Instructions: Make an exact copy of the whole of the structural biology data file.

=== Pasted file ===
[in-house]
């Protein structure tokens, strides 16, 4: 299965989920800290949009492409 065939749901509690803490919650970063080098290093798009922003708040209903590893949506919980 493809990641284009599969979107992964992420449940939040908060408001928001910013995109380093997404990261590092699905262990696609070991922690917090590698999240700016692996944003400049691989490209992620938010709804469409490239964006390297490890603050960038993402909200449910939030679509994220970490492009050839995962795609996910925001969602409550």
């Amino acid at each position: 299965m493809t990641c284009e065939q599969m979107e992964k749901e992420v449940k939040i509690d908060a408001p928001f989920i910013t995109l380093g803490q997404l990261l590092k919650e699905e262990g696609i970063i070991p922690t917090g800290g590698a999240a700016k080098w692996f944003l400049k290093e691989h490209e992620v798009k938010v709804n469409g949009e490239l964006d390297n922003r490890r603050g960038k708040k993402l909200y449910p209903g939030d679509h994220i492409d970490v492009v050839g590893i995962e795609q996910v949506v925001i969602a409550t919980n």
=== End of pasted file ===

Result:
[in-house]
């Protein structure tokens, strides 16, 4: 299965989920800290949009492409 065939749901509690803490919650970063080098290093798009922003708040209903590893949506919980 493809990641284009599969979107992964992420449940939040908060408001928001910013995109380093997404990261590092699905262990696609070991922690917090590698999240700016692996944003400049691989490209992620938010709804469409490239964006390297490890603050960038993402909200449910939030679509994220970490492009050839995962795609996910925001969602409550």
């Amino acid at each position: 299965m493809t990641c284009e065939q599969m979107e992964k749901e992420v449940k939040i509690d908060a408001p928001f989920i910013t995109l380093g803490q997404l990261l590092k919650e699905e262990g696609i970063i070991p922690t917090g800290g590698a999240a700016k080098w692996f944003l400049k290093e691989h490209e992620v798009k938010v709804n469409g949009e490239l964006d390297n922003r490890r603050g960038k708040k993402l909200y449910p209903g939030d679509h994220i492409d970490v492009v050839g590893i995962e795609q996910v949506v925001i969602a409550t919980n």